Friday, February 10, 2006

Comfort levels and productivity

As a writer, I have developed a toolkit of tricks to make me comfortable enough to write. I know how to introduce distraction, when to make coffee, when to sneak a treat. The tricks are necessary because writing is inherently uncomfortable. To distill the amorphous complexity of life into words on a screen requires an input of significant energy.

Yesterday, I was reminded again that productivity grows out of an uneasy integration of comfort and tension. Chris and I had a meeting. We consider the chance to work together a rare treat; the nature of this stage of our development is that we most often grab moments when we can out of too-busy days. Motivation is not a problem for us. We are only frustrated that we cannot work more.

Yesterday's meeting might at any point have looked like a disaster. It was not fun. It was pretty brutal. We uncovered weak spots and prodded them with sticks. We uncovered leverage points and pushed - hard. Our shared commitment and trust meant that we had enough comfort to make each other really, truly uncomfortable.

If we set the frame to include the hour immediately after the meeting ended, it still looked like a disaster. I am reminded of the picture in The Little Prince of the snake that has swallowed an elephant, an experience of being stretched too far by something that is extremely hard to digest. It is inconceivable, looking at the snake pulled out of shape and weighted down, that the snake could ever move forward again.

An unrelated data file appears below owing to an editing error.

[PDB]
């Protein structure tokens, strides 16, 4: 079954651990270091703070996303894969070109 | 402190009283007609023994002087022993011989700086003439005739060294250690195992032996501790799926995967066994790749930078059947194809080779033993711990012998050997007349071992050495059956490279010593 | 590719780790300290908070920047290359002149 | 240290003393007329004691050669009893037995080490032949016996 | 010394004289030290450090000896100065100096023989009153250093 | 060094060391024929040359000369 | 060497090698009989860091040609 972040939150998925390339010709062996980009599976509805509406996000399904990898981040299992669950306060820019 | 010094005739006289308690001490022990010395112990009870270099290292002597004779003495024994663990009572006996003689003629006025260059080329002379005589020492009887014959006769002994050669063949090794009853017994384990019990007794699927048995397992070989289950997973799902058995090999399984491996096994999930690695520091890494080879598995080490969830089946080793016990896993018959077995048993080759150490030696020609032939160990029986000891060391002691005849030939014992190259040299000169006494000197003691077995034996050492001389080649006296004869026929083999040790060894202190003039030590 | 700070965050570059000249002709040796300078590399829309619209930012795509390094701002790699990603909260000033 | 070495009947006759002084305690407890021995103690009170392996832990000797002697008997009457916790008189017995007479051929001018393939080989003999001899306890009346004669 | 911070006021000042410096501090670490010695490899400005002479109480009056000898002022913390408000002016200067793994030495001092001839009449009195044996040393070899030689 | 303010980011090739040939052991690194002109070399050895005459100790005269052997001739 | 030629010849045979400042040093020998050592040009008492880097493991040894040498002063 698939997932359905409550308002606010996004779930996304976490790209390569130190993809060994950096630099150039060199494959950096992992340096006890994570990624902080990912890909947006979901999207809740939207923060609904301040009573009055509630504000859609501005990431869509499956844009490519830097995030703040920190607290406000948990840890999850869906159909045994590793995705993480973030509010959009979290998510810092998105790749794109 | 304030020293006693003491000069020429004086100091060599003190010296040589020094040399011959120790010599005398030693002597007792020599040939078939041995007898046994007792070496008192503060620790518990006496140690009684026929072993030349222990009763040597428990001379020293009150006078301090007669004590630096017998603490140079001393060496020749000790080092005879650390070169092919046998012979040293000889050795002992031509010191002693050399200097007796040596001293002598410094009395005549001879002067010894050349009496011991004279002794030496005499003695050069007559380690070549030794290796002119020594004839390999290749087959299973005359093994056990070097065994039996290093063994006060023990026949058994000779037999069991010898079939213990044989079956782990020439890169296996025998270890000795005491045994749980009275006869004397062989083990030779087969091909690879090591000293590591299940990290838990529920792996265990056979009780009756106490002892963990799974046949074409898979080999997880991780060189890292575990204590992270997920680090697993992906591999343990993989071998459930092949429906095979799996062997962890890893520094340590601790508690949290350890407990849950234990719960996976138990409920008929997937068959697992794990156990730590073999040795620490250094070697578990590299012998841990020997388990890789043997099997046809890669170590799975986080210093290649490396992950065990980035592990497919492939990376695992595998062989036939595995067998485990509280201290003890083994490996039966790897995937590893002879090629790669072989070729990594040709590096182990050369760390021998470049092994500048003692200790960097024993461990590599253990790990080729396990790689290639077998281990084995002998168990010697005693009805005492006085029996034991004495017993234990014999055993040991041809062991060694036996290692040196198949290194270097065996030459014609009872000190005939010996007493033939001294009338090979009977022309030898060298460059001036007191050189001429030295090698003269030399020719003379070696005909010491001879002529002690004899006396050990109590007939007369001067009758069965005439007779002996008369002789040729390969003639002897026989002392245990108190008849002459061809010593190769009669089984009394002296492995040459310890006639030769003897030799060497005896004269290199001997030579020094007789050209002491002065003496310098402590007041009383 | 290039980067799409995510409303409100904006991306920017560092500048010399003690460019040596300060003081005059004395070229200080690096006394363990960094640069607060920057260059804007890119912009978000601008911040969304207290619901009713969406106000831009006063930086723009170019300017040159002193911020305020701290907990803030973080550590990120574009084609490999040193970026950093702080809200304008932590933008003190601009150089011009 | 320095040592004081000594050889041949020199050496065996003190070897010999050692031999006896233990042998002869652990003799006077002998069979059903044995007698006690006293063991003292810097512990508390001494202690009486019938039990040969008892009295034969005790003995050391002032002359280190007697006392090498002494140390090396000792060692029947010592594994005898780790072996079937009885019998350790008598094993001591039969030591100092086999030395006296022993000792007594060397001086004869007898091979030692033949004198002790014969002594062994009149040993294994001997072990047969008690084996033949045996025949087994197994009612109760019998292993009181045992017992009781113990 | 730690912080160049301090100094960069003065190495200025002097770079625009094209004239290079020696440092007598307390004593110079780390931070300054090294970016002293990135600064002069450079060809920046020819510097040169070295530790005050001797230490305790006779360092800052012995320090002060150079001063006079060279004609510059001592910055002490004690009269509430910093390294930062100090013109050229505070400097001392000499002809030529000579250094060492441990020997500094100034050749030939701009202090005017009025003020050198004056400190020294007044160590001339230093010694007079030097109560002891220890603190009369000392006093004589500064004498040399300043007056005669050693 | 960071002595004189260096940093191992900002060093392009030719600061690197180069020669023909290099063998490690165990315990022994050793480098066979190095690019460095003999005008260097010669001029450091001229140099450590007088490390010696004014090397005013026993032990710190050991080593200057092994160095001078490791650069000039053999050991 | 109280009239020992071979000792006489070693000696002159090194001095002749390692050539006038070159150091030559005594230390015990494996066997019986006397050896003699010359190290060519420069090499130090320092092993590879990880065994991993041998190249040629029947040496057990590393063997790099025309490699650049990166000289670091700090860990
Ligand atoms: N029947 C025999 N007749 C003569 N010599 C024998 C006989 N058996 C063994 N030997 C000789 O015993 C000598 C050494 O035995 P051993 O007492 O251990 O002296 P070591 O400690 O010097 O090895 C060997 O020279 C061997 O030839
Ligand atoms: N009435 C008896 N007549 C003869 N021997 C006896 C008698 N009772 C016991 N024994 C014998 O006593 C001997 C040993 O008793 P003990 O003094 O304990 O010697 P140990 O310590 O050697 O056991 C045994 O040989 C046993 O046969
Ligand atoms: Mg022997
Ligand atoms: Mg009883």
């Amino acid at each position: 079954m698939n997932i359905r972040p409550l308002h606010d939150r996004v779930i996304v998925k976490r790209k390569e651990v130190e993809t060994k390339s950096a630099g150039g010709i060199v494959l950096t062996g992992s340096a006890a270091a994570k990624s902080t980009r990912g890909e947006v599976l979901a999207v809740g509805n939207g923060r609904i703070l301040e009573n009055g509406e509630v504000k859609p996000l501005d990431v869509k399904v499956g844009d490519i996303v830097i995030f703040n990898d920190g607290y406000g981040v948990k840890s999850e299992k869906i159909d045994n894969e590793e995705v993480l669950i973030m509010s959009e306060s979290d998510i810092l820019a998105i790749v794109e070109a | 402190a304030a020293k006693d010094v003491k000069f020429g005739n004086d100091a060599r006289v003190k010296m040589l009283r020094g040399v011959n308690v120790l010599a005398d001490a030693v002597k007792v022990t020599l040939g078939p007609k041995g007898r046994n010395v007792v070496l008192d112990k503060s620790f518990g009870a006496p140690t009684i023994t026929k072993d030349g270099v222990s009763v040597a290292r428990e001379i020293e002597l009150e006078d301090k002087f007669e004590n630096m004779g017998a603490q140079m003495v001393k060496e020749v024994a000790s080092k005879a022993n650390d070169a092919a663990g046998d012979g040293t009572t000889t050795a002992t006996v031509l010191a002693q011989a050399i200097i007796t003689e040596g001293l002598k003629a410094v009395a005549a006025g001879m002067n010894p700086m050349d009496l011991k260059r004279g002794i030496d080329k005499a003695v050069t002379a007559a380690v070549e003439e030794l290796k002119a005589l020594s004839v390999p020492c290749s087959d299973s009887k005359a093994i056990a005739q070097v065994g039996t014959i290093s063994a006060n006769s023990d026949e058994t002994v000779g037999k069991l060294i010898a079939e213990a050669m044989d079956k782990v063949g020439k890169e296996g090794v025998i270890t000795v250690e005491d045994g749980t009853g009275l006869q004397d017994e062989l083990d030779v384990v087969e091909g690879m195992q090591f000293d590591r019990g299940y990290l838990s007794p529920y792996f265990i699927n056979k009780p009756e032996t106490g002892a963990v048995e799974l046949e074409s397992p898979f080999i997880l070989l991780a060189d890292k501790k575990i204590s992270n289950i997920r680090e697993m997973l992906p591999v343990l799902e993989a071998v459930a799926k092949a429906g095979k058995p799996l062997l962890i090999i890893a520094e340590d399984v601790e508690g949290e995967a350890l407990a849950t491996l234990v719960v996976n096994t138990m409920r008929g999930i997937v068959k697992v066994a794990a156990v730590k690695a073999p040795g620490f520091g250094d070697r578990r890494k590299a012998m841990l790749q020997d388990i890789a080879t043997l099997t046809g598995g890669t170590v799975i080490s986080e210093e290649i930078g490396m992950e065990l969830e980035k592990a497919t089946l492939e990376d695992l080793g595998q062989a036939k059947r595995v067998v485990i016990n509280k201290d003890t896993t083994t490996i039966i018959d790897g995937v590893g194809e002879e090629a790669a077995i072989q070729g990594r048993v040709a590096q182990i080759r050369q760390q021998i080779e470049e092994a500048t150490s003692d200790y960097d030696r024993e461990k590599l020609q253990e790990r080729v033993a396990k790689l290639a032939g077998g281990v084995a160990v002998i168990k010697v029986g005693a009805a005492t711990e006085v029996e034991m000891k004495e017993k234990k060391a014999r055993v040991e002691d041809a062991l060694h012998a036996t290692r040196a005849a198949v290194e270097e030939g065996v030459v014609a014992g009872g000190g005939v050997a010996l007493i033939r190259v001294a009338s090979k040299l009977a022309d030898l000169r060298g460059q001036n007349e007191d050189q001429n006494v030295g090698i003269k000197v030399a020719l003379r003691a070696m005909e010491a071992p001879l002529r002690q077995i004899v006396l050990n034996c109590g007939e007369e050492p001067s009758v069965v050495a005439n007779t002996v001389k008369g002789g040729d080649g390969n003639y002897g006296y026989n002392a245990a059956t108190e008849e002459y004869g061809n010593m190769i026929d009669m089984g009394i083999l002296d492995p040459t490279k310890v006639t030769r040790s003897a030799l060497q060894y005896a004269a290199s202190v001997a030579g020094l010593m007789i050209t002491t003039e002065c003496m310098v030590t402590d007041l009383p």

So it is an opportune moment to make the frame bigger, to include the next few hours. The results are unpredictable. I sat down and mapped out a new strategy, a new web site, and wrote literally thousands of words. The words did not flow easily. Each one was pulled from me, and arranged, and rearranged, in a strange time distortion that allowed for intense struggle and intense productivity. Writing is not a comfortable process.

Looking back, I begin to see the pieces shift, the flow of energy that led from cause to effect. I understand the dangers and rewards of reading a book on Emergence (by Stephen Johnson). From disparate, unpredictable elements, through a few rules of engagement, to a system more complex than the pieces would suggest.

The indigestible elephant is much smaller now, its mass converted to energy. The snake will not need to eat again for weeks. Gradually, it will begin to move again. And to pick up speed.

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